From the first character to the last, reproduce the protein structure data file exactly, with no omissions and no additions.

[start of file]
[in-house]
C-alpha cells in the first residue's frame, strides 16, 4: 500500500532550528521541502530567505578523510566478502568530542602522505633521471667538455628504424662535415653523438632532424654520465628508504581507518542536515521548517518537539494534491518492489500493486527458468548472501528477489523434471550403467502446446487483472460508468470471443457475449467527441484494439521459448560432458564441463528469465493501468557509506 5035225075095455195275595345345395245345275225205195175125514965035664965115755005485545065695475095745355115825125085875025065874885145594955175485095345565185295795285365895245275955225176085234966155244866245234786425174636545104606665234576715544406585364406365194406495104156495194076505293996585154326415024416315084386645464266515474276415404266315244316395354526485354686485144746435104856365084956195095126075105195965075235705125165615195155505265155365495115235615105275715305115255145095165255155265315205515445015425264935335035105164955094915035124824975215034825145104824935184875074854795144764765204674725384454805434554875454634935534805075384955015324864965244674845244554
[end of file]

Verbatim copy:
[in-house]
C-alpha cells in the first residue's frame, strides 16, 4: 500500500532550528521541502530567505578523510566478502568530542602522505633521471667538455628504424662535415653523438632532424654520465628508504581507518542536515521548517518537539494534491518492489500493486527458468548472501528477489523434471550403467502446446487483472460508468470471443457475449467527441484494439521459448560432458564441463528469465493501468557509506 5035225075095455195275595345345395245345275225205195175125514965035664965115755005485545065695475095745355115825125085875025065874885145594955175485095345565185295795285365895245275955225176085234966155244866245234786425174636545104606665234576715544406585364406365194406495104156495194076505293996585154326415024416315084386645464266515474276415404266315244316395354526485354686485144746435104856365084956195095126075105195965075235705125165615195155505265155365495115235615105275715305115255145095165255155265315205515445015425264935335035105164955094915035124824975215034825145104824935184875074854795144764765204674725384454805434554875454634935534805075384955015324864965244674845244554